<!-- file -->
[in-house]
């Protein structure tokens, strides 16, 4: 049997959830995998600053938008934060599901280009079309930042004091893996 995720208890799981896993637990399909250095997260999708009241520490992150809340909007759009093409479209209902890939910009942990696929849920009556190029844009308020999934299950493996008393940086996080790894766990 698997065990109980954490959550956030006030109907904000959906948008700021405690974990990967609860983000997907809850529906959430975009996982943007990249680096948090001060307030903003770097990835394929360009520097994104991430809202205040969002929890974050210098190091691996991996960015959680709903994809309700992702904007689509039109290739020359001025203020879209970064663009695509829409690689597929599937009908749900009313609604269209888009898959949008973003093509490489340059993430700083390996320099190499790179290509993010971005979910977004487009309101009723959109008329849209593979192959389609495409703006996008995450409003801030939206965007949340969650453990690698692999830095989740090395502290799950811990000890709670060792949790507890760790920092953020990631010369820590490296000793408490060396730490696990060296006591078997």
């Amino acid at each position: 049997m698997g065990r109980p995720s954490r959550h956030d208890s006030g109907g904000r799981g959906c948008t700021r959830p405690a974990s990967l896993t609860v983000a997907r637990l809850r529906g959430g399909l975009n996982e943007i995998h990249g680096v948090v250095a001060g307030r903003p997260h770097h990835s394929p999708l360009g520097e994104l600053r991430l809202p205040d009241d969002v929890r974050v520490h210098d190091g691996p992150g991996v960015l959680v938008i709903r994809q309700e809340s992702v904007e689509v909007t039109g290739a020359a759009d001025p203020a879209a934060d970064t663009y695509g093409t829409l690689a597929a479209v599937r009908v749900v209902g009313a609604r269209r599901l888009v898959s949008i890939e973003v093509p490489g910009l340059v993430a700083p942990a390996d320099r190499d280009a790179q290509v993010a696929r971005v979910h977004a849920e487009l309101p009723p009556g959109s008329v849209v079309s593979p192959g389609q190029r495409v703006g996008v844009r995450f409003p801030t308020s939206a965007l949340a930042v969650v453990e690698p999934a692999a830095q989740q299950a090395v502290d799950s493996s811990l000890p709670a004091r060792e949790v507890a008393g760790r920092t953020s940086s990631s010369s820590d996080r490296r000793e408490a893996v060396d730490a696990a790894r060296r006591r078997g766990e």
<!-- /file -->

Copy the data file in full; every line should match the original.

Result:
[in-house]
């Protein structure tokens, strides 16, 4: 049997959830995998600053938008934060599901280009079309930042004091893996 995720208890799981896993637990399909250095997260999708009241520490992150809340909007759009093409479209209902890939910009942990696929849920009556190029844009308020999934299950493996008393940086996080790894766990 698997065990109980954490959550956030006030109907904000959906948008700021405690974990990967609860983000997907809850529906959430975009996982943007990249680096948090001060307030903003770097990835394929360009520097994104991430809202205040969002929890974050210098190091691996991996960015959680709903994809309700992702904007689509039109290739020359001025203020879209970064663009695509829409690689597929599937009908749900009313609604269209888009898959949008973003093509490489340059993430700083390996320099190499790179290509993010971005979910977004487009309101009723959109008329849209593979192959389609495409703006996008995450409003801030939206965007949340969650453990690698692999830095989740090395502290799950811990000890709670060792949790507890760790920092953020990631010369820590490296000793408490060396730490696990060296006591078997």
């Amino acid at each position: 049997m698997g065990r109980p995720s954490r959550h956030d208890s006030g109907g904000r799981g959906c948008t700021r959830p405690a974990s990967l896993t609860v983000a997907r637990l809850r529906g959430g399909l975009n996982e943007i995998h990249g680096v948090v250095a001060g307030r903003p997260h770097h990835s394929p999708l360009g520097e994104l600053r991430l809202p205040d009241d969002v929890r974050v520490h210098d190091g691996p992150g991996v960015l959680v938008i709903r994809q309700e809340s992702v904007e689509v909007t039109g290739a020359a759009d001025p203020a879209a934060d970064t663009y695509g093409t829409l690689a597929a479209v599937r009908v749900v209902g009313a609604r269209r599901l888009v898959s949008i890939e973003v093509p490489g910009l340059v993430a700083p942990a390996d320099r190499d280009a790179q290509v993010a696929r971005v979910h977004a849920e487009l309101p009723p009556g959109s008329v849209v079309s593979p192959g389609q190029r495409v703006g996008v844009r995450f409003p801030t308020s939206a965007l949340a930042v969650v453990e690698p999934a692999a830095q989740q299950a090395v502290d799950s493996s811990l000890p709670a004091r060792e949790v507890a008393g760790r920092t953020s940086s990631s010369s820590d996080r490296r000793e408490a893996v060396d730490a696990a790894r060296r006591r078997g766990e």